At Mencap, we have thousands of support workers working across the UK to help people with a learning disability live the lives they want to, as well as providing advice and support to many families who care for loved ones with a learning disability.
Support workers and family carers are truly some of society’s most inspiring people yet they are too often forgotten. It’s been heart-warming to see the increased recognition of the incredible work that all carers do, and most especially during the coronavirus crisis, during this year’s Carers Week.
As the mother of a son with a learning disability, I know first-hand the role that carers play in our society. The system of care is complex and fragile and, as the coronavirus crisis has shown, people depend on a wide variety of both formal and informal support. Some depend entirely on statutory support and others are cared for entirely by families. Many have a very complex blend involving family, friends, paid carers, respite and day services. Yet they’ve seen some of those disappear overnight – disrupting the fragile eco-system that enables people to carry on. People have coped amazingly during the last few weeks, but it is not sustainable in the long run and I am worried about the long term impact.
Over the last few weeks and months at Mencap, our support workers have gone above and beyond to continue supporting thousands of people with a learning disability in our services during the current crisis, doing everything to keep some of the most vulnerable people in our communities safe and happy. Every day they go out to work while the rest of us are being asked to stay at home.
Being a support worker can be a challenging job at the best of times, but this is even greater now. Many people with a learning disability, who are all unique individuals, find routine very important and comforting, and of course most routines have completely changed over the last few months. Yet our support workers have worked hard to create a sense of normality and community – holding discos in living rooms, building shops in garden sheds and burying time capsules in gardens. Whatever has happened, they have continued to face this tough time with so much resilience and skill.
It seems amazing that, just a few months ago, new immigration rules - before we’d even heard of coronavirus - described social care workers as “low skilled and low paid”. Who knew that a few weeks later we would, as a whole society, start to rethink what jobs have the most value - the people working in our NHS and our colleagues, not just at Mencap, but across the whole social care sector.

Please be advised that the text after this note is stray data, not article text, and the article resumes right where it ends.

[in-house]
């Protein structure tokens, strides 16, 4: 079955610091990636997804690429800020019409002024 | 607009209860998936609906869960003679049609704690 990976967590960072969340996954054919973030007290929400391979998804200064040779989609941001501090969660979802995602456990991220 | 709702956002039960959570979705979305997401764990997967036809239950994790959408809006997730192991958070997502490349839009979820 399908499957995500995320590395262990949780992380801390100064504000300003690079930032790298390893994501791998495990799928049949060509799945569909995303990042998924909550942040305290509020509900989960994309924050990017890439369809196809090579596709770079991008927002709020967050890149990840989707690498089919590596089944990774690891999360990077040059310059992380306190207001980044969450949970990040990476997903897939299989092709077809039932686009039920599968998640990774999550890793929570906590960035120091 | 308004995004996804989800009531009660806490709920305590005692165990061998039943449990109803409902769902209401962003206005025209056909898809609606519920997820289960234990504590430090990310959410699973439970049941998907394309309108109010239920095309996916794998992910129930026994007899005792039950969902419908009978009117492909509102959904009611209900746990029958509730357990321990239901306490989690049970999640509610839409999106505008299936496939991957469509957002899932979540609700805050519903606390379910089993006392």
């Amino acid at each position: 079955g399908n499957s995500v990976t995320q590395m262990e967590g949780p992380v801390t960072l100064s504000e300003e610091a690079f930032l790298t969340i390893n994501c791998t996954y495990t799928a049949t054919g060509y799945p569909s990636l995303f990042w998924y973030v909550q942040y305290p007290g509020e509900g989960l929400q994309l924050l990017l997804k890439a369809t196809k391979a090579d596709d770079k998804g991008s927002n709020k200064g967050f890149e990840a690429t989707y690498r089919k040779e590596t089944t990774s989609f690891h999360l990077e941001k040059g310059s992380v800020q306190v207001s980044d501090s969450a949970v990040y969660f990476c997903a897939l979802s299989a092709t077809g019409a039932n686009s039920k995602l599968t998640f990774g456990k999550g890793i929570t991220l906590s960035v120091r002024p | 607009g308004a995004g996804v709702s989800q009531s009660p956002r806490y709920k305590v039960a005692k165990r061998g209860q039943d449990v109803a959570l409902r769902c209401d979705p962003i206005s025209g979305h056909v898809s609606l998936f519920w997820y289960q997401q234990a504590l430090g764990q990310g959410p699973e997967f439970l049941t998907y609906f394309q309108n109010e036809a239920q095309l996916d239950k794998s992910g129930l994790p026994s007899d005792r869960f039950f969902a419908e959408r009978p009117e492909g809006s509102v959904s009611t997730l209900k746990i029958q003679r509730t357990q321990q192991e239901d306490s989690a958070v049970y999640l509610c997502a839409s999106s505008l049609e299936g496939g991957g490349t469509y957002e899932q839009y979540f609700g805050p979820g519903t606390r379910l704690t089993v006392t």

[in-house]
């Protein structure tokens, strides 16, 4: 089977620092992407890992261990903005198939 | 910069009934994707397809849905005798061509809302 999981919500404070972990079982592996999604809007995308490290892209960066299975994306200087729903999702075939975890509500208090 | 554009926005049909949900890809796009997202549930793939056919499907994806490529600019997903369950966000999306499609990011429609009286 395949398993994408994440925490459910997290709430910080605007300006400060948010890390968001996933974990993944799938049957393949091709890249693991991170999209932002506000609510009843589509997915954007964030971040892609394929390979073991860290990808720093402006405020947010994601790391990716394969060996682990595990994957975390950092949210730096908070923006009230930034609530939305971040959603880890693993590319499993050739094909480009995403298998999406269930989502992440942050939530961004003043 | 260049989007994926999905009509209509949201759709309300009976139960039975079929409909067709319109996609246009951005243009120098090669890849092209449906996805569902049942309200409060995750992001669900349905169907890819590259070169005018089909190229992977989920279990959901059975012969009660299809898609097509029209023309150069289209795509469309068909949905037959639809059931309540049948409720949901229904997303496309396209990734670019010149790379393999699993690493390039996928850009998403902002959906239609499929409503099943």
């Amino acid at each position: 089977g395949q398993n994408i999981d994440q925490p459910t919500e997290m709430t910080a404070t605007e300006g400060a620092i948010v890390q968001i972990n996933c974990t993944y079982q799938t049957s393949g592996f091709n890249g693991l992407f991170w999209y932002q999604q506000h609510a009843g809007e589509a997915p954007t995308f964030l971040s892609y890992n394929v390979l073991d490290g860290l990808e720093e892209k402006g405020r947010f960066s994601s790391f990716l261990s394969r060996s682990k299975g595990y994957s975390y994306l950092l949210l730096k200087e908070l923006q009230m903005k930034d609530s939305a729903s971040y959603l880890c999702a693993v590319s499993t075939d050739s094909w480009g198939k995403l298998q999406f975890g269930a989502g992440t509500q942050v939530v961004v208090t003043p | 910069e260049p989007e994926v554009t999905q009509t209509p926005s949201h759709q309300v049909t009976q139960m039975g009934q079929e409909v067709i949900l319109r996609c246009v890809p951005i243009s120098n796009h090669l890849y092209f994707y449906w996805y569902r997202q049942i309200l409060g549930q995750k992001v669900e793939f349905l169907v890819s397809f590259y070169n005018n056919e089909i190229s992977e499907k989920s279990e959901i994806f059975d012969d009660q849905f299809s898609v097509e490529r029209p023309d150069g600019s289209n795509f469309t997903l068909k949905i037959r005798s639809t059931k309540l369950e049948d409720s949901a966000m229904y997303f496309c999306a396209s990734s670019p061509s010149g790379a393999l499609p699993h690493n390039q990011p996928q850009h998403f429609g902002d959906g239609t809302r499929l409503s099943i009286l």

There are many different types of carers though – not only those who care as part of their profession but also those who care for loved ones. Many families caring for their children or siblings who have a learning disability have faced huge challenges with their support being reduced during the crisis. And many feel forgotten and alone as day services, respite activities, and other forms of support have stopped.
One family saw their child’s care cut completely during the coronavirus crisis – something that has compounded the isolation their daughter already experiences and the anxiety she is feeling about the loss of her usual routines. With more challenges to cope with than usual and less support, it’s been a really difficult time for family carers.
Yet, despite, the life-changing work they do, both family carers and social care workers often go unrecognised. We urgently need move investment in social care and to rethink the value that society places on both those working in the sector and the support available for carers caring for loved ones.
We are going to be changed by the coronavirus pandemic in enormous ways and I hope that, if there’s a silver lining to the pandemic, it will be that we remember the people who cared for others throughout this crisis. The health workers, social care workers and family carers who looked after the wellbeing of some of society’s most vulnerable people.
When life returns to normal I’m sure we’ll all take a big sigh of relief, get back to being out in communities and enjoying time with our loved ones, but I do hope it’s given people an opportunity to really think about what is important in life and what we want our ‘new normal’ to be in the future. Every week during lockdown we clapped for our carers and, although this ritual has come to an end, the sentiment must not. Society must continue to value the work carers are always doing, even when the crisis has passed, and we must all collectively work to ensure social care receives the recognition and investment that it needs to look after both those who need care, and the carers who do so much for society.